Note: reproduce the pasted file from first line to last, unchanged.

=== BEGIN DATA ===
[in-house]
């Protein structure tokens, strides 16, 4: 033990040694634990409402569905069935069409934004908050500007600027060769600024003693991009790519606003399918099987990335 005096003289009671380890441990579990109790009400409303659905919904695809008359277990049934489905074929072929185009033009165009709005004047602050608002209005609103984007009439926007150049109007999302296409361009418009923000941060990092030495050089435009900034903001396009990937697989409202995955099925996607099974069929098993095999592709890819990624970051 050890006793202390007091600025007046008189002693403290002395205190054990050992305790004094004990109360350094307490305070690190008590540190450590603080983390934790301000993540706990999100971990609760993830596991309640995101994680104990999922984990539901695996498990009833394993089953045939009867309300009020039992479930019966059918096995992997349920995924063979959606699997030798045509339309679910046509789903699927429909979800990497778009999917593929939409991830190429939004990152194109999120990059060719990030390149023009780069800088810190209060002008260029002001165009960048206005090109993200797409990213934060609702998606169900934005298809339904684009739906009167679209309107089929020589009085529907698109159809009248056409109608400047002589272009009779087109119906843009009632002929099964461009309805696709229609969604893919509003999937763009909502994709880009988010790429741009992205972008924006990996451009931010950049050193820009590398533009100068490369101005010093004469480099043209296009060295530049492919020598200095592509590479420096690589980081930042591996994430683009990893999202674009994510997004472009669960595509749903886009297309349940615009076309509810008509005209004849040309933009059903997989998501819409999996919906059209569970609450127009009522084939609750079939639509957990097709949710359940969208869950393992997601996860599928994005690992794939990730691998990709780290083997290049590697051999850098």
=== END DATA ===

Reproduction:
[in-house]
């Protein structure tokens, strides 16, 4: 033990040694634990409402569905069935069409934004908050500007600027060769600024003693991009790519606003399918099987990335 005096003289009671380890441990579990109790009400409303659905919904695809008359277990049934489905074929072929185009033009165009709005004047602050608002209005609103984007009439926007150049109007999302296409361009418009923000941060990092030495050089435009900034903001396009990937697989409202995955099925996607099974069929098993095999592709890819990624970051 050890006793202390007091600025007046008189002693403290002395205190054990050992305790004094004990109360350094307490305070690190008590540190450590603080983390934790301000993540706990999100971990609760993830596991309640995101994680104990999922984990539901695996498990009833394993089953045939009867309300009020039992479930019966059918096995992997349920995924063979959606699997030798045509339309679910046509789903699927429909979800990497778009999917593929939409991830190429939004990152194109999120990059060719990030390149023009780069800088810190209060002008260029002001165009960048206005090109993200797409990213934060609702998606169900934005298809339904684009739906009167679209309107089929020589009085529907698109159809009248056409109608400047002589272009009779087109119906843009009632002929099964461009309805696709229609969604893919509003999937763009909502994709880009988010790429741009992205972008924006990996451009931010950049050193820009590398533009100068490369101005010093004469480099043209296009060295530049492919020598200095592509590479420096690589980081930042591996994430683009990893999202674009994510997004472009669960595509749903886009297309349940615009076309509810008509005209004849040309933009059903997989998501819409999996919906059209569970609450127009009522084939609750079939639509957990097709949710359940969208869950393992997601996860599928994005690992794939990730691998990709780290083997290049590697051999850098």